In terms of this year’s workouts, here were my experiences:
16.1 – OH lunges, burpees over bar and chest-to-bar pull-ups – I did this one the night it was announced and only did it once that week. I felt TERRIBLE during the workout, most likely because of an ice cream binge the night before + all-you-can-eat sushi that afternoon. I probably should have repeated it and taken steps in stride rather than the “wedding” style that I did. Pull-ups felt great, burpees felt awful.
16.2 – Toes-to-bar, du’s, and ascending cleans – I did this one the night it was announced and was 7 reps short of getting through the 185# bar. I felt ok on this one, but needed to do it again because we didn’t realize what the tie break was. I managed to squeak through the 185 bar, but then was gasping for air through the next round. With about 30 seconds left, I attempted the 225# bar, but couldn’t catch it right. This actually impacted me later for 16.5, as I probably hyperextended my wrist and didn’t realize it at the time.
16.3 – Light snatches and bar muscle-ups – if there was a workout for me, it was going to be this one as I’m a big fan of bar muscle-ups, especially compared to the ring version. I paced the first attempt way too much, so the second attempt I just went all out. Form was atrocious on snatches – they were essentially stiff legged muscle snatches, but it got me ranked 4.11% in the world for that workout.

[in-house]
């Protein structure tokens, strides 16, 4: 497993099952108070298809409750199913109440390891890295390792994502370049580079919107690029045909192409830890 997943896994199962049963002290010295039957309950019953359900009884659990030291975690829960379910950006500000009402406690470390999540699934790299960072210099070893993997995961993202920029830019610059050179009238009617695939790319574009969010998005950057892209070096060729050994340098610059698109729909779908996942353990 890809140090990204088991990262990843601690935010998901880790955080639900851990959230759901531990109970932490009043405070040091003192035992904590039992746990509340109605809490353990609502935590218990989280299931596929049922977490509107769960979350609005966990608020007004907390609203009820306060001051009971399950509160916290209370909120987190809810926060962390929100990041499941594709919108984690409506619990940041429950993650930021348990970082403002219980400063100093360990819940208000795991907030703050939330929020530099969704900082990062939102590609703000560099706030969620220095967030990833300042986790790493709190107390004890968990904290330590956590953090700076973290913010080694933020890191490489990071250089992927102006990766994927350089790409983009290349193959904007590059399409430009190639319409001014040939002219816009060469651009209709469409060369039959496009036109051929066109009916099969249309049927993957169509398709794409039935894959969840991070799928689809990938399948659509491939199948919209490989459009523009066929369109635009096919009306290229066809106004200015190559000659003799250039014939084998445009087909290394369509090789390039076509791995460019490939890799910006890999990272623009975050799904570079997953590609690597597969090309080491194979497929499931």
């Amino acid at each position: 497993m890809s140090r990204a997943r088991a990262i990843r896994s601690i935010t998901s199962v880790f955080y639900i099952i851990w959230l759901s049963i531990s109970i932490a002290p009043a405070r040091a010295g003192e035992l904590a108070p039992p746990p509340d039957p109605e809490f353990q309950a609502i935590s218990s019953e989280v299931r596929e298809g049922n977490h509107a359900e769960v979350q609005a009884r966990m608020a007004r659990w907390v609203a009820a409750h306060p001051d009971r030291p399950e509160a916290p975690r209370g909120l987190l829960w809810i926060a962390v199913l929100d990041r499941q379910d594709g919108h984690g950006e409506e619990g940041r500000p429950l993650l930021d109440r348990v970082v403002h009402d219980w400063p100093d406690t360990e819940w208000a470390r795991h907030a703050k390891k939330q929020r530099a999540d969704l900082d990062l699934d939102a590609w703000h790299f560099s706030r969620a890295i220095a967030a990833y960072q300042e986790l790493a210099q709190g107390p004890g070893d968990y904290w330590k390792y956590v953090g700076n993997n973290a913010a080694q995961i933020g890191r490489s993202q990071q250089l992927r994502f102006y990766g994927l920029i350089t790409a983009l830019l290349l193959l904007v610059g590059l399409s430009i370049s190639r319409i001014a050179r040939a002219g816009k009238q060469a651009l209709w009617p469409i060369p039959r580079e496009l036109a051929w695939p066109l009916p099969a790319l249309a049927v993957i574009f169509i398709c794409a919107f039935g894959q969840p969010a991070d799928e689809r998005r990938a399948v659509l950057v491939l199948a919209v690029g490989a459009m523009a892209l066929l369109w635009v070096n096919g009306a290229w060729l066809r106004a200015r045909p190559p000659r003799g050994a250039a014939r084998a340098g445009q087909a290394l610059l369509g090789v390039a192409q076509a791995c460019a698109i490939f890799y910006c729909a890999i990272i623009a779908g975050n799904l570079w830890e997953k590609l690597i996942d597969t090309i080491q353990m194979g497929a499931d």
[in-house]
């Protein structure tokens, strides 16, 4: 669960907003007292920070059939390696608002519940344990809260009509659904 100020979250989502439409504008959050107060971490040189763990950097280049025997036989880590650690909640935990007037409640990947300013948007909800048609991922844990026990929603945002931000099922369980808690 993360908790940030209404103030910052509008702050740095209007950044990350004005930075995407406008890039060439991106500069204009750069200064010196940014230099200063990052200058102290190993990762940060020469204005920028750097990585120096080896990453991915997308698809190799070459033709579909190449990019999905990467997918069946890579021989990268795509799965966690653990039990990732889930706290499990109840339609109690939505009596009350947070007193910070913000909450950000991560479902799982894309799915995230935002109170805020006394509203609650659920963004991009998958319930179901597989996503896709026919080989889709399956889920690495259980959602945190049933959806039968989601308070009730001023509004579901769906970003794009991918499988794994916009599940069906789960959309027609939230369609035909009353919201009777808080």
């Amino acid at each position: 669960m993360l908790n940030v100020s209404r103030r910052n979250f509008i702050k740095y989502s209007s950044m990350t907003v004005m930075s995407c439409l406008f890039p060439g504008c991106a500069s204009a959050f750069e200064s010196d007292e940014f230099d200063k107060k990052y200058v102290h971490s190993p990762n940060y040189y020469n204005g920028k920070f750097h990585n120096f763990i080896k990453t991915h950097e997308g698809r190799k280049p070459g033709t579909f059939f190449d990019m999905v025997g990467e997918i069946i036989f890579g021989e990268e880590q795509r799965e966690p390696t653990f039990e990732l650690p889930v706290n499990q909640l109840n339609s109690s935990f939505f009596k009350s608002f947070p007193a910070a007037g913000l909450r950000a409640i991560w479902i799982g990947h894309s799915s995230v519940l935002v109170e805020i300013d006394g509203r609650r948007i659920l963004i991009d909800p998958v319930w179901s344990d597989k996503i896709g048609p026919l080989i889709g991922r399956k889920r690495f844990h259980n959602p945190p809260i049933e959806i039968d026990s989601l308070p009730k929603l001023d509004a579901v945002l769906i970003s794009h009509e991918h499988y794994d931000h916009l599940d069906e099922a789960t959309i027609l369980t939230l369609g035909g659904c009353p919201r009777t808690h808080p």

16.4 – Chipper of 55’s: Deadlifts, wall balls, rowing, and HSPUs – I cranked out 25 or so deadlifts to start and felt like I could have done 40, but forced myself to stop. Looking back, I probably should have actually done a huge set, instead of pacing it because I needed all the time on the wall balls and rowing. I had not been working HSPUs as much as I would have liked, so the 22 HSPUs I got reflected my current ability. I tried it again, but everything was slower.
16.5 – Thrusters and burpees for time – As I said in 16.2, my wrist was jacked up, so holding the bar for this was tough. I had to be really stiff and hold it off my clavicle – not ideal. I also only did this once and waited for Monday afternoon to do it. Even if my wrist was healthy, I probably would not have matched my time from 2014 as I felt my legs and lungs were also holding me back.